Earlier this summer, when Trump’s star was just starting to rise, he came up over brunch — and then again the next weekend. In all of the conversations, the shared sentiment was, “Who would ever vote for that clown?” That might not be surprising, especially since as a group of educated young women, we represent a demographic most people assume to be dyed-in-the-wool liberals. But the answer is, potentially, me.
That's right, I’m a 33-year-old woman living in New York City who would seriously consider voting for Trump. And no, my name is not Ivanka….
That’s not to say I’m without any reservations, but I definitely fall into the camp of those who find his straightforward rhetoric to be refreshing. Do I agree with everything he’s said? Absolutely not, but I’m not batting 1000 with any of the other candidates either. Call him politically incorrect, call him stupid, or, like Rosie, call him an asshole — but at least you know where you stand with him and where he stands on the issues.
I’m a 33-year-old woman living in New York City who would seriously consider voting for Trump.
Yes, I’m a woman, and no, I didn’t love his comments about Megyn Kelly, Rosie O’Donnell, or Heidi Klum. But to me, the fact that he made them, and the fact that his ratings actually went up in the aftermath, illustrates how shockingly uncivilized our society – especially our political process – has become. The criticism against Trump for behaving like a sixth grade girl can and should also be levied against established politicians like Sen. Harry Reid, Sen. John Boehner, and even President Barack Obama. These are people the American public has elected to represent us on the global stage, and they’re passing a burn book around the mainstream media. Remember when Reid, the highest ranking Democrat in the Senate, called President George W. Bush "a loser", and "a liar", (and mocked his dog for being "fat")?
To the other big “women’s issue”, I actually find Trump’s comments on Planned Parenthood to be surprisingly more pro-woman than most I’ve heard. He agrees that Planned Parenthood provides vital services for women’s health, and that it should absolutely continue, but Trump says the abortion clinic should be separated in order for the overall organization to continue to receive funding.
Planned Parenthood is already barred by law from using federal money for abortion (the money they receive goes to other parts of the organization), but given the ongoing controversy, does one more degree of separation seem like that much to ask? To me, it seems like a fair compromise — something, it seems, many politicians have forgotten how to do. I cringe when people are crucified for being ‘against’ women if they are pro-life — the two are not mutually exclusive. If we agree the government should not make the very personal decision for a woman about whether or not to terminate her pregnancy, can we also agree that it shouldn’t force a taxpayer to spend his tax dollars — yes, indirectly — on an organization that performs a procedure he morally opposes?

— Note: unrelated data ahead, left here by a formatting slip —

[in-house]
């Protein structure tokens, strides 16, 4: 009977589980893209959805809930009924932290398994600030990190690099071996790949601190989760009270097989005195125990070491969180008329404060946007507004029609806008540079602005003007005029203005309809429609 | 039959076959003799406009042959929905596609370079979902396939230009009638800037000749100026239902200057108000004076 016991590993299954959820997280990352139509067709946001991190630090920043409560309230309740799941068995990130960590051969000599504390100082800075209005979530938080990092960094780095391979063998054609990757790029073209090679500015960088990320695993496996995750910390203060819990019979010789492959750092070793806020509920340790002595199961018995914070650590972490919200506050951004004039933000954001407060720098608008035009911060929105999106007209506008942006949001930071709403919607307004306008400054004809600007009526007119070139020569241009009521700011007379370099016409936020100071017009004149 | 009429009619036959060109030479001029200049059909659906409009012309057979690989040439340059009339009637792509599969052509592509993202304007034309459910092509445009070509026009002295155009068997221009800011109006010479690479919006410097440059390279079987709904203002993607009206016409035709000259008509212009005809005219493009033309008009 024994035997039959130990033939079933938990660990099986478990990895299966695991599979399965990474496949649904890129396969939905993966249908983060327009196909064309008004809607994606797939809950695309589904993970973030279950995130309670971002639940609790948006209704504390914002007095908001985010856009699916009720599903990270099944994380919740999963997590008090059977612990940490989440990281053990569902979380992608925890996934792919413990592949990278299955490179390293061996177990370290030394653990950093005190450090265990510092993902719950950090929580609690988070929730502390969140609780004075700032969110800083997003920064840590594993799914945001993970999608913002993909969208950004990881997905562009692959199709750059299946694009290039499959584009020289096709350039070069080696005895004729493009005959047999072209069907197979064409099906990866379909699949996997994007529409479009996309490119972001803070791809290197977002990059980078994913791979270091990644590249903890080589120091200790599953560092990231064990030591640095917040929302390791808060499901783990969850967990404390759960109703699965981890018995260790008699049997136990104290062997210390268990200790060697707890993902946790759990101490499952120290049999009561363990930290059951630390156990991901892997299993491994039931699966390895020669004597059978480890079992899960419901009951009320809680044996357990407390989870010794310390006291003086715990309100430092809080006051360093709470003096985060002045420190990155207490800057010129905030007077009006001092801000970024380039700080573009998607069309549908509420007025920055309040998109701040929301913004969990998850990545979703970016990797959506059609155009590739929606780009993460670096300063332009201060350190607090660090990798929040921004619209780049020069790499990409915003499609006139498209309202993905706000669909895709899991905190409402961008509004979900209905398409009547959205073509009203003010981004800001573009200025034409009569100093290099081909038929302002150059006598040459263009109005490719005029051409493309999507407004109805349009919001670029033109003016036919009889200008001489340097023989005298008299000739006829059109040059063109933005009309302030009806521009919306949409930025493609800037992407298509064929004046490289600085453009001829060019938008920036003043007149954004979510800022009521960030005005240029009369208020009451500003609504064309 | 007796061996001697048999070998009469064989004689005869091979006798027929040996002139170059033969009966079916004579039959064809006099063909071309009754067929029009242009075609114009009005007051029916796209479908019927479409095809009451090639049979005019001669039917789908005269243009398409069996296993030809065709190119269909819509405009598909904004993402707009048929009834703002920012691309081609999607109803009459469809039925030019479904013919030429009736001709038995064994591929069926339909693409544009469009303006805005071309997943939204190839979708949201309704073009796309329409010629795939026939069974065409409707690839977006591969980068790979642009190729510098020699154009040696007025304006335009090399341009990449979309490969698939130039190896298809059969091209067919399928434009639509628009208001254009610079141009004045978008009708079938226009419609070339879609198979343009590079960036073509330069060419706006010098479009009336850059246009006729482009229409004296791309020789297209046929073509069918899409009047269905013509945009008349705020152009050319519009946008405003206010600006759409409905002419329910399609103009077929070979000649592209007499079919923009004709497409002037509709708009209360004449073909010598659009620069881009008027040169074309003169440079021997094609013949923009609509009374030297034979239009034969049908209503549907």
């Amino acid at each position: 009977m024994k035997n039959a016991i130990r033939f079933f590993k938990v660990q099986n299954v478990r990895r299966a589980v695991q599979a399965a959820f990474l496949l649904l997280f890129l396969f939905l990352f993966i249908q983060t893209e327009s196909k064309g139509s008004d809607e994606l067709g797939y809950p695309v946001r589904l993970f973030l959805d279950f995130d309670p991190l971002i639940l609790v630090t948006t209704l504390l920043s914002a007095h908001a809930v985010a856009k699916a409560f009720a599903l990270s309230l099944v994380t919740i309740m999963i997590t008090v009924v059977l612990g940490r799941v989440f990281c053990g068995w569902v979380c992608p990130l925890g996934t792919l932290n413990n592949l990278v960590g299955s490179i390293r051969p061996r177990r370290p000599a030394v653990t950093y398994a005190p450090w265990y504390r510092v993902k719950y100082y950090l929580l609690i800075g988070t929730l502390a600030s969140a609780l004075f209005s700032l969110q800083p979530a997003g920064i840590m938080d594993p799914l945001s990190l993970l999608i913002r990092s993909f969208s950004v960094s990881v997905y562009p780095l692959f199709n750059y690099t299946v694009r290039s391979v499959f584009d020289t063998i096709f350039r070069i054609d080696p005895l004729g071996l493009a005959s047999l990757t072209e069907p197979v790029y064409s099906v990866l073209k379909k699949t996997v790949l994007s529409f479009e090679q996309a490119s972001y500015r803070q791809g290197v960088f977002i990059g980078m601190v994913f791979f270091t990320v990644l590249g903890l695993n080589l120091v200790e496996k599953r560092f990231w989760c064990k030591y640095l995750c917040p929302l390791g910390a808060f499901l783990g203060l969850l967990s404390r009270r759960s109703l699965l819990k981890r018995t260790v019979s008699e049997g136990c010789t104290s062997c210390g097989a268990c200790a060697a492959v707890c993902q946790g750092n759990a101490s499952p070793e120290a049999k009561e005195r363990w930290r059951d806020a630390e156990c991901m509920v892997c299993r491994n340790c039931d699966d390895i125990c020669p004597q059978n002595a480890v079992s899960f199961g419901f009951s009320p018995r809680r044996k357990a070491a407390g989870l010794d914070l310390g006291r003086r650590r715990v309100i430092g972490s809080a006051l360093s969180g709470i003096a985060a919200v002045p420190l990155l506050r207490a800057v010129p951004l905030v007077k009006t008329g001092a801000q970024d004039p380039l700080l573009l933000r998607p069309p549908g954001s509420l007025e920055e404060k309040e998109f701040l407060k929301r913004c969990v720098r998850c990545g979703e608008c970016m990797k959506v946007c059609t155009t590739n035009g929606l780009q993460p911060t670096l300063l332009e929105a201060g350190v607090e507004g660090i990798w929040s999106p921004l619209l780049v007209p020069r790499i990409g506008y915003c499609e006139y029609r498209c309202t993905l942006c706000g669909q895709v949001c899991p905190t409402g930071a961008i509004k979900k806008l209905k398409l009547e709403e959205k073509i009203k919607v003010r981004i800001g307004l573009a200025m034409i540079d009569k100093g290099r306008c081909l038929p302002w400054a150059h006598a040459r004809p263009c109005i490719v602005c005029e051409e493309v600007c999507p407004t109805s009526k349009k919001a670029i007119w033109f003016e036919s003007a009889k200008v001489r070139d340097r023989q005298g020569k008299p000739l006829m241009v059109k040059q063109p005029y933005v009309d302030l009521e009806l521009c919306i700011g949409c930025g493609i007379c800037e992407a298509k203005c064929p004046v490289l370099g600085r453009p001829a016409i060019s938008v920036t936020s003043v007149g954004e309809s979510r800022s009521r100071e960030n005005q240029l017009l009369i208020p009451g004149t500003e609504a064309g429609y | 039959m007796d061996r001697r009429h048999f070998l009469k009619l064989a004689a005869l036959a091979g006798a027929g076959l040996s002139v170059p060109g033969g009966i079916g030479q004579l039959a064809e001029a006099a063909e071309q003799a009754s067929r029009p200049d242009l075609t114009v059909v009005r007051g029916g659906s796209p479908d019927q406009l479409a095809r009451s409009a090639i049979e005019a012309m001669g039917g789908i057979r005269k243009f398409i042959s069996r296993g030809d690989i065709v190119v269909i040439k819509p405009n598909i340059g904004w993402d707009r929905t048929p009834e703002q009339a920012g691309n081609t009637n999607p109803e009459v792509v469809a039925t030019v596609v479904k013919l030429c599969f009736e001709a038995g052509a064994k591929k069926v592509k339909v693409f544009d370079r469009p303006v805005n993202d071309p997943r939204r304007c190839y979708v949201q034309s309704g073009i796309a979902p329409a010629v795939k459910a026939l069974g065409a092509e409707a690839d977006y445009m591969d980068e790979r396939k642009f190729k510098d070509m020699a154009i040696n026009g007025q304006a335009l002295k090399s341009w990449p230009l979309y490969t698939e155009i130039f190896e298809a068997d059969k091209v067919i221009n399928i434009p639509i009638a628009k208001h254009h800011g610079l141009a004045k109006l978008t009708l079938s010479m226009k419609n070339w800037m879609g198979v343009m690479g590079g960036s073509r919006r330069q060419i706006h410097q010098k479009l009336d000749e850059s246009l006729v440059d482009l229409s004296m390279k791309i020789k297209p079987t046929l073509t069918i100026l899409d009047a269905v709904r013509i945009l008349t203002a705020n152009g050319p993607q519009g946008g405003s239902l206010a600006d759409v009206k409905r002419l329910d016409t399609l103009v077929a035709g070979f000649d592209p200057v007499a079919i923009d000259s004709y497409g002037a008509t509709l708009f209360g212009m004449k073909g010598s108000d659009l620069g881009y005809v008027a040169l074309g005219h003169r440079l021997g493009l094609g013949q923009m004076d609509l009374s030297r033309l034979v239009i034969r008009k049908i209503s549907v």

Remember when Reid called President George W. Bush "a loser", and "a liar", (and mocked his dog for being "fat")?
Trump himself only has one plank in his platform fleshed out on his website (you’ll be shocked to hear that it’s immigration reform), and it's received a lot of flack. My response is, yes, it seems harsh. But the reality is, immigration reform has been ignored for too long because the task seems too huge to take on, and each time the can gets kicked down the road, the problem gets worse. The logistics of immigration reform are tricky, and even the best laid plans are going to need to be adjusted over time in order to achieve an optimal outcome.
Can we also agree the government shouldn’t force a taxpayer to spend his tax dollars — yes, indirectly — on an organization that performs a procedure he morally opposes?
At the end of the day, I’m not convinced that he’ll get the nomination, or that he even truly wants to be to be president. I am convinced that by throwing his hat in the ring, and making the splash that he’s making, he’s forcing the other candidates to take a hard look at the way that America responds to politicians. If nothing else, that is healthy for the system. The candidates still have a lot to expound upon and explain, and I’m looking forward to the upcoming debates. Hopefully, over the next months, straight talk from one candidate will continue to spark conversation about how exactly we make America great again.
The author is a young woman living in New York City who asked to use a penname, because her employer bars her from publicly expressing political opinions.